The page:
Pileus blogger Jason Sorens is the founder of the Free State Project. Thus our regular readers may be interested in hearing about the progress of his baby in this article in the June edition of Reason magazine. Like libertarian academics before him such as Milton Friedman, Sorens is both an idealist and a realist - which is part of the reason … Continue reading Reason on the Free State Project – Achieving Liberty in Our Lifetime, One Step at a Time
So, the recent numbers suggest the short-term (next few years) outlook don't suck as bad as it used to: deficits significantly lower than previously projected and debt as a percentage of GDP holding steady. Ross Douthat has an interesting summary of why everyone hates these numbers (except the Obama administration). Nothing to get giddy about, … Continue reading Good news no one wants
Increased sodium consumption raises blood pressure, and high blood pressure is strongly correlated with (and perhaps causes) heart disease. Thus, a low salt diet reduces the risk of heart disease. Sounds reasonable. But apparently wrong. A committee set up by the National Institute of Medicine (part of the CDC) just released their review of the … Continue reading The salt of the earth
The IRS has been taking flak for its treatment of right-leaning groups seeking recognition as tax-exempt "social welfare" organizations under clause 501(c)(4) of the Internal Revenue Code. As it happens, I have some personal experience with IRS scrutiny of 501(c)(4) applications. I was on the Board of the Free State Project (FSP) when the FSP … Continue reading Political Bias at the IRS Likely Deep-Seated
Ezra Klein altered my thinking a tad on campaign finance with his recent discussion of the effects of "big money" and "small money." On a gut level, I vastly prefer the passionate party activist who sends $200 to her favorite fire-breather to the lobbyist who coolly covers his bets by supplying $2,000 to both candidates … Continue reading Hail, small money
The news has been ripe with administration scandals as of late and will likely be for some time (Memo to BHO: There may be no better way to keep scandals in the news than to use the Justice Department to go after the Associated Press). But soon attention will turn to the issue of fiscal … Continue reading The Growth of Government, Updated
Sad to just learn that Kenneth Waltz, one of the most influential international relations scholars of the last 50 years (perhaps only rivaled by Sam Huntington), passed away today. More later once I finish my grading. But love or hate his work, it is impossible not to agree that he was a giant in the field who … Continue reading Kenneth Waltz, RIP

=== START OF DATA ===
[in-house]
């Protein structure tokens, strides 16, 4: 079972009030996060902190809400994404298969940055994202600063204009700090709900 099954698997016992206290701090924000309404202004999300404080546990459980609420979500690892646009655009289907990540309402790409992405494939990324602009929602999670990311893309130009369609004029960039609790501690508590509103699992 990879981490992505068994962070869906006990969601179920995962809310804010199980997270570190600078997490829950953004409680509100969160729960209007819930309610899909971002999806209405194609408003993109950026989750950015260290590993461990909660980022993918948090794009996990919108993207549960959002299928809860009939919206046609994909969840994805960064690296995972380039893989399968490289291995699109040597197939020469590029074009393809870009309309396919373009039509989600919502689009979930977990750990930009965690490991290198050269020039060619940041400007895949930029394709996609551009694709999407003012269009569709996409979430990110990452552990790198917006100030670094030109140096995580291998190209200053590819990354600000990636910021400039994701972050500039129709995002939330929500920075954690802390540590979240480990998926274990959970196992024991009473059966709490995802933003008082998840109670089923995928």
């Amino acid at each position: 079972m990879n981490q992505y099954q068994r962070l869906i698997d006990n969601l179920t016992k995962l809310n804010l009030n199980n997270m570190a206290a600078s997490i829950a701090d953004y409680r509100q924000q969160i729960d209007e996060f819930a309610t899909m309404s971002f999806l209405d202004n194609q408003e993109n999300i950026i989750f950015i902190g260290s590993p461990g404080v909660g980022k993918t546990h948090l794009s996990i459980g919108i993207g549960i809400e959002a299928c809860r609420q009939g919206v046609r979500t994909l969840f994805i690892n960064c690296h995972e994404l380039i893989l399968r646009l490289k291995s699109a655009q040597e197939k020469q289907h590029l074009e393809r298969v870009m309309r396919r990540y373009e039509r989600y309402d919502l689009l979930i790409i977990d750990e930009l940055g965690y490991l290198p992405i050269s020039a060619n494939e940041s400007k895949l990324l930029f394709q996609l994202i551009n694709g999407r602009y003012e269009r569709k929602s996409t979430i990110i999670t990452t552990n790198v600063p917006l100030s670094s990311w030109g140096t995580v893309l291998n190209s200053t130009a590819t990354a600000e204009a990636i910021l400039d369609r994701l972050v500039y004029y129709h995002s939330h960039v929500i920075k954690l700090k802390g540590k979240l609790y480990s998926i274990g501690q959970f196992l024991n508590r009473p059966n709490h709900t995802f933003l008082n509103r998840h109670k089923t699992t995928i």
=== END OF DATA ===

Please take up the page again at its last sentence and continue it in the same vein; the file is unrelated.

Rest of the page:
It is not surprising that Nobel Prize-winning economist Milton Friedman is in the Rutgers University Hall of Distinguished Alumni. Indeed, he must be one of the most successful graduates of that New Jersey state school. However, it is a bit surprising that another member of the Rutgers Hall of Distinguished Alumni never graduated from Rutgers according to the Rutgers Registrar (as … Continue reading Rutgers University Hall of Distinguished Alumni
I like a great deal of Bryan Caplan's work, and what I like I like a great deal, but it seems to me he makes a significant inferential error in this recent EconLog post. Caplan notes that "71% of poor families with children are headed by single parents. About 80% of all long-term poverty occurs … Continue reading Deserving Poor
All 50 states ban the direct sales of motor vehicles from manufacturers to consumers. The politics of this regrettable policy are clear: auto dealers are powerful political players in every state, while only a few states actually have manufacturing facilities. Banning direct manufacturer sales benefits dealers while hurting manufacturers and consumers. State governments continue to … Continue reading Interstate Protectionism and the Dormant Commerce Clause
The Miami Dolphins (and several other professional sports teams in Florida) deserve our severe disapprobation and should be ashamed of themselves for attempting to steal money from Florida taxpayers. According to ESPN, "The Dolphins wanted both state and local help to pay for $400 million worth of renovations to 26-year-old Sun Life Stadium. The Dolphins wanted … Continue reading Shame on You, Miami Dolphins (and One Cheer for Speaker Will Weatherford)
Recently Jason Collins became the first current athlete in major professional sports in the US to come out as gay. This earned him the cover of Sports Illustrated and more attention than he ever received for actually playing basketball. Reaction of other athletes and the general public to the announcement seems to be extremely supportive. … Continue reading The Collinses and the future of epigenetics
Two great pieces arguing against intervention in Syria but with slightly different takes on how President Obama has performed in the midst of it all: George Will thinks Obama is right on Syria - but right in the sense of not ultimately being willing to back up the red line talk. Damon Linker argues that Syria may be … Continue reading Syrian Intervention
The new TFAS video starring economist Michael Cox of SMU:
I've been on the road a lot this spring and have saved up a number of notes from the road to pass along. James Otteson, the TSA's #1 fan, will need to put down any sharp objects before reading. 1. During my most recent trip, my crotch was frisked so intensely by a TSA agent that I thought he … Continue reading Travel Notes and Commentary